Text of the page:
“History Of Wolves” by Emily Fridlund (on 2017 Mann Booker Longlist)

history of wolves“History of Wolves” is easy to read but harder to understand.

I know how I feel about this book but I’m not sure what to think about it.

It’s a beautiful piece of writing that uses language with relentless precision to climb inside the head of the main character.

Each page is watermarked with a profound sense of loneliness that the main character, our narrator, struggles with, denies, rails against, imagines gone and sometimes gives in to.

I felt fully present in each of the moments described in this book. So much so that, as we drifted between past, present, imagination, dream, memory and action, I found myself accepting what was going on rather than trying to make sense of it, much in the same way that the main character does.

Novels amplify my desire for a narrative that makes sense, that tells me something, that gives me meaning. “History of Wolves” frustrates that expectation. Rather than leading me to a conclusion or a judgement and “making sense” of the main character’s life for me, this novel invites me to reach my own conclusions and then to challenge them and then to wonder if conclusions are devised to be a source of spurious comfort in an ambiguous world.

The story is told by Madeline, now thirty-seven, revisiting the events of a summer when she was fourteen and the things that led up to it and followed on from it.

Madeline, who also goes by the name Linda at school and with the family she babysits for, is both the most unreliable of narrators and the most honest of narrators. She shares who she is by showing what she has done and what she was thinking and feeling at the time but she gives no direct lectures, even to herself, on what this means.

Her narrative is not linear. It follows her reflections, making connections between past and present and starting from different “nows” as she tells her tale.

Madeline/Linda both accepts and rejects the idea that she is broken, that her childhood made her into someone with one foot always reaching out into space at the edge of the cliff. She sees herself, or perhaps her idealised self, not as someone human but as a wild thing, at home in the woods and on the lake but who still sometimes succumb to the pull of a hearth and food and a pat behind the ear, like a wolf playing at being a domestic dog.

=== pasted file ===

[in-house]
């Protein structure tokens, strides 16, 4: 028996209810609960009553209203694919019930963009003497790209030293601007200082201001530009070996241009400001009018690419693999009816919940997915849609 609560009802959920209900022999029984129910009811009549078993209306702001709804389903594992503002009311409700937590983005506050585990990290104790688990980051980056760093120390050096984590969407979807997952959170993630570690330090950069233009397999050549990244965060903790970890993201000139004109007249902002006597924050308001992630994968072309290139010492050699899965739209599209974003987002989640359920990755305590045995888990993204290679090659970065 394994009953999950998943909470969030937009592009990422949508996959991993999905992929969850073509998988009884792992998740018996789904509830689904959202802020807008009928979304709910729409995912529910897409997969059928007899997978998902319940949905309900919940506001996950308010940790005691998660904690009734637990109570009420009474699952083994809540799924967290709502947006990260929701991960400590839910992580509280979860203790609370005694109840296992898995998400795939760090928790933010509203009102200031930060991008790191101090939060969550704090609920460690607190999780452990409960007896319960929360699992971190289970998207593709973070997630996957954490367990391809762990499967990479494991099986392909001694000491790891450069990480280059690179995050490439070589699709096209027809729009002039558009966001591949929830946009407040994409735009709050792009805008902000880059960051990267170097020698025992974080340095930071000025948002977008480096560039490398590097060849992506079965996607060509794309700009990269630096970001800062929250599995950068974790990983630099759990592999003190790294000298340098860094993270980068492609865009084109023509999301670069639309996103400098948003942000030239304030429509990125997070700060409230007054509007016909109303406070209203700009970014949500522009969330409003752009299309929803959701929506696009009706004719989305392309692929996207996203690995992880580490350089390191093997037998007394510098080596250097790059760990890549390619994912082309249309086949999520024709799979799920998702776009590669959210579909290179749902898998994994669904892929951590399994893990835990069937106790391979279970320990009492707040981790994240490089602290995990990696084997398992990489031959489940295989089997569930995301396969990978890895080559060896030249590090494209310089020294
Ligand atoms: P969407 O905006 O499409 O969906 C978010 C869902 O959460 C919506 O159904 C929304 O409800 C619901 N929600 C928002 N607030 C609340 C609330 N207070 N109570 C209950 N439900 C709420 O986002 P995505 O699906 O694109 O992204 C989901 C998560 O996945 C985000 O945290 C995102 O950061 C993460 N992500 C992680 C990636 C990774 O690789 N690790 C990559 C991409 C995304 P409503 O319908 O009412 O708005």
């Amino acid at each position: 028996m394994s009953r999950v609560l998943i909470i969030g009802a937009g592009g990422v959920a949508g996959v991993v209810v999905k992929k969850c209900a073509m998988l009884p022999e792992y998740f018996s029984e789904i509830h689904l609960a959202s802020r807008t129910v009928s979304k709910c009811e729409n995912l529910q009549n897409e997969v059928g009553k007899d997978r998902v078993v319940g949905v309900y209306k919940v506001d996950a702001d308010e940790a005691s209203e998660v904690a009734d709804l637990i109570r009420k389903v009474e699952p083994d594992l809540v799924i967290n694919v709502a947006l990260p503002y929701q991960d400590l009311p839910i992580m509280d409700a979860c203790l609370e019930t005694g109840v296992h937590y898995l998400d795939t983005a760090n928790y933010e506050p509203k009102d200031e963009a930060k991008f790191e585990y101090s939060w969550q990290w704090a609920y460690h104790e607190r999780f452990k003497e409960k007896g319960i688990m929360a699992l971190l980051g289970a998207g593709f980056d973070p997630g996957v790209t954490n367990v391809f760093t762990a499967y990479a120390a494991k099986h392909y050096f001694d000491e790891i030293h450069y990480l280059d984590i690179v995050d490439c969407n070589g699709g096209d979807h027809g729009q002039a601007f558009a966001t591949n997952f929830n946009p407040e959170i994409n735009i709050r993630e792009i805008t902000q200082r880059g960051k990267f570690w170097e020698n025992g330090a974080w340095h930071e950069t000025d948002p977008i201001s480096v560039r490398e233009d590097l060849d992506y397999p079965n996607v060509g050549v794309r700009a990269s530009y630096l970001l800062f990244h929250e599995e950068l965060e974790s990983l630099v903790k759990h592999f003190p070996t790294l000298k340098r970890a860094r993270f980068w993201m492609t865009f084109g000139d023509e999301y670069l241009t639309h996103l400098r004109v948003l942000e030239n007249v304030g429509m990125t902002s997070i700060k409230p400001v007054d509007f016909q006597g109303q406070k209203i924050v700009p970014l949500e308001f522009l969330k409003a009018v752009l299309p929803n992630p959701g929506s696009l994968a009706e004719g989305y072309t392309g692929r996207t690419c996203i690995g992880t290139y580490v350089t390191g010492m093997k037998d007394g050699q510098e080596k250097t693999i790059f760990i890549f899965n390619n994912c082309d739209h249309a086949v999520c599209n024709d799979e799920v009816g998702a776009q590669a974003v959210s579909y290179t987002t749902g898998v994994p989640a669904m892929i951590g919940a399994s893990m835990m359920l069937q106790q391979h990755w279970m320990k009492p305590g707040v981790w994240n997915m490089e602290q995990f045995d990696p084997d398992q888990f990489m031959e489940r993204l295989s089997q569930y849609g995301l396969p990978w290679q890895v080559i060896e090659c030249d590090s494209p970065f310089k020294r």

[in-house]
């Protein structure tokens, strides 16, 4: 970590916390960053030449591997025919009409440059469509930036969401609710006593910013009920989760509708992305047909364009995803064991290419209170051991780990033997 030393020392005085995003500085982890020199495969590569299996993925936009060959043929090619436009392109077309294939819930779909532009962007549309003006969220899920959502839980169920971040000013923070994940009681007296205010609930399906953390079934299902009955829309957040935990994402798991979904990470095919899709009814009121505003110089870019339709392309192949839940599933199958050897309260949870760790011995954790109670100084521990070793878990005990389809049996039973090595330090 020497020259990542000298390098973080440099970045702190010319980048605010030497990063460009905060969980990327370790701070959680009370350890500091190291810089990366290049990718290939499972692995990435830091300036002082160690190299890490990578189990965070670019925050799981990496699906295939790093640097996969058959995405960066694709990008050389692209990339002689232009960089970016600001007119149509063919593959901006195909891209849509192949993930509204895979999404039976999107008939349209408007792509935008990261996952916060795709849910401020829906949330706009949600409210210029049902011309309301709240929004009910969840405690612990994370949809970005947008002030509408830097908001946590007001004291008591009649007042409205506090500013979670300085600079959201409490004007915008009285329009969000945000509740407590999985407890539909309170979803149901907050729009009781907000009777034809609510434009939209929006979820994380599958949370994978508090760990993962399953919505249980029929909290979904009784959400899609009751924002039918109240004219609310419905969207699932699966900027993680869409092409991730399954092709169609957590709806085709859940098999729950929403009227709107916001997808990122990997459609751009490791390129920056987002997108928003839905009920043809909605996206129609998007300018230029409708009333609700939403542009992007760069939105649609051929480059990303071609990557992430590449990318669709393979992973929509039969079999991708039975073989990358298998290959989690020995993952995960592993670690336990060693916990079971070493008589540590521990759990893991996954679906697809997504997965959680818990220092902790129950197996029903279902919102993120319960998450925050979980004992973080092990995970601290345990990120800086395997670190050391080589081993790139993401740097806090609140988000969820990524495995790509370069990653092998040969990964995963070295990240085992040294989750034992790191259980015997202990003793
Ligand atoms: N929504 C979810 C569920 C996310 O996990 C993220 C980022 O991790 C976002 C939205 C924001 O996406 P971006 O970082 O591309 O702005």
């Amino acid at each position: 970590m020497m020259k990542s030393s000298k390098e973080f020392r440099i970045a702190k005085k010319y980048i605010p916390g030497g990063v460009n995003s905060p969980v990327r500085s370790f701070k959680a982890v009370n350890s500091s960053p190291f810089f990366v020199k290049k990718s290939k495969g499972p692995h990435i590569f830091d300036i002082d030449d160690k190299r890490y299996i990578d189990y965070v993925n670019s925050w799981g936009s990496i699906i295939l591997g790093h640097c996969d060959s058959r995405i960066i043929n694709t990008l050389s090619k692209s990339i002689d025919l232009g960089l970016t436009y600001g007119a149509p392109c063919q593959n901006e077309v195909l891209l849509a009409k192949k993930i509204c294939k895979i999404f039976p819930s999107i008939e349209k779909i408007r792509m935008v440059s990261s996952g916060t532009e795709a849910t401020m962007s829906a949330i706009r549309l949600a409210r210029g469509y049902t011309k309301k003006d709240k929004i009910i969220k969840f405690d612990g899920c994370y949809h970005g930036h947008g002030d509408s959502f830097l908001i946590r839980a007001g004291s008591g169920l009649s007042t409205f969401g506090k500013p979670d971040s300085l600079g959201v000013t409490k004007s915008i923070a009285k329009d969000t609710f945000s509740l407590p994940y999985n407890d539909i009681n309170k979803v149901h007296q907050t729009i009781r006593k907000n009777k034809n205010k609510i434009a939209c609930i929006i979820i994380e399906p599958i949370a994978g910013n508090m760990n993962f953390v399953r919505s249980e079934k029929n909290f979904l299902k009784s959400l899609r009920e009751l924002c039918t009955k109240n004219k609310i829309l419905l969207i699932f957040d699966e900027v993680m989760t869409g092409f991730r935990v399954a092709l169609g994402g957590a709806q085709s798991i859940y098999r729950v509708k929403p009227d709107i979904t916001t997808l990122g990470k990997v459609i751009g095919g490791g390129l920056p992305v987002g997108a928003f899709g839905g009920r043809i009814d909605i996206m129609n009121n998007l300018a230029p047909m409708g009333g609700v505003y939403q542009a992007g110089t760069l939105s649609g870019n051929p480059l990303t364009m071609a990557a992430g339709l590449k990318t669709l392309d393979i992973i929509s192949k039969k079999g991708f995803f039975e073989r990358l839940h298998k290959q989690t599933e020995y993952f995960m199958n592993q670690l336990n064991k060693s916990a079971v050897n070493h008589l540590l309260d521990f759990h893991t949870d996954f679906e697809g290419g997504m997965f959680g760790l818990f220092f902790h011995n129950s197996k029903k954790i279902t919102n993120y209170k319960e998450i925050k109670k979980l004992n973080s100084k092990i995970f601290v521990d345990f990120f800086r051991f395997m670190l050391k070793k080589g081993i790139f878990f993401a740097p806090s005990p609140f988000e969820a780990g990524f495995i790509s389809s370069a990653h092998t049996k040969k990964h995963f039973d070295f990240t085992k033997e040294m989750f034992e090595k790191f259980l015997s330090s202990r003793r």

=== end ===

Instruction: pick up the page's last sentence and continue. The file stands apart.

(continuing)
The book cover carries a Jodi Picoult style “How far would you go to belong?” tagline on the cover that seems to me to miss the meaning of this book entirely.

I don’t think it’s belonging that Madeline’s looking for, or even love. I think she wants someone who needs her and depends on her and supports her in an identity she approves of.

Madeline can be cruel and fickle. She is aware of the power she has over others. She is also aware of her own insignificance. She seems to be trying to find people and a place where she can be what she is and still be needed by someone who sees her clearly.

Except that is too glib. It may be what she wants but she would probably resist anyone who tried to give it to her.

“History of Wolves” walks around two ways of establishing identity: “We are what we do” and “We are what we think”. Madeline, at least the thirty-seven-year-old Madeline, doesn’t seem to find either argument persuasive. The way she reviews her own life suggests that she believes that we are who we are and it doesn’t change much.  At one point she goes further and suggests that evil enters the world when we let our actions be driven by belief, a personal narrative that tells us what we want to be true and absolves us from dealing with reality.

I need to think about “History of Wolves” some more. I probably need to read it again. Not because it’s a puzzle I haven’t solved or because the writer’s intention escapes me but because I think it has more to show me.

The book often refers to the difficulty of recognition, of seeing clearly, either through fog, or through the loss of light at dusk or the emerging glow at dawn, or even the struggle to recognise objects identified on the journey out but which look unfamiliar on the way home and can only be recognised in retrospect. I think there is something here that says we need to let our eyes adjust to shape our world and that we need a point of reference. In this book, I think I saw each moment clearly but I have not yet been able to map the journey. Which makes it feel pretty much like real life to me.

I listened to the audio book version of “History of Wolves”. Try the sample below to see if this version would work for you.

 

 

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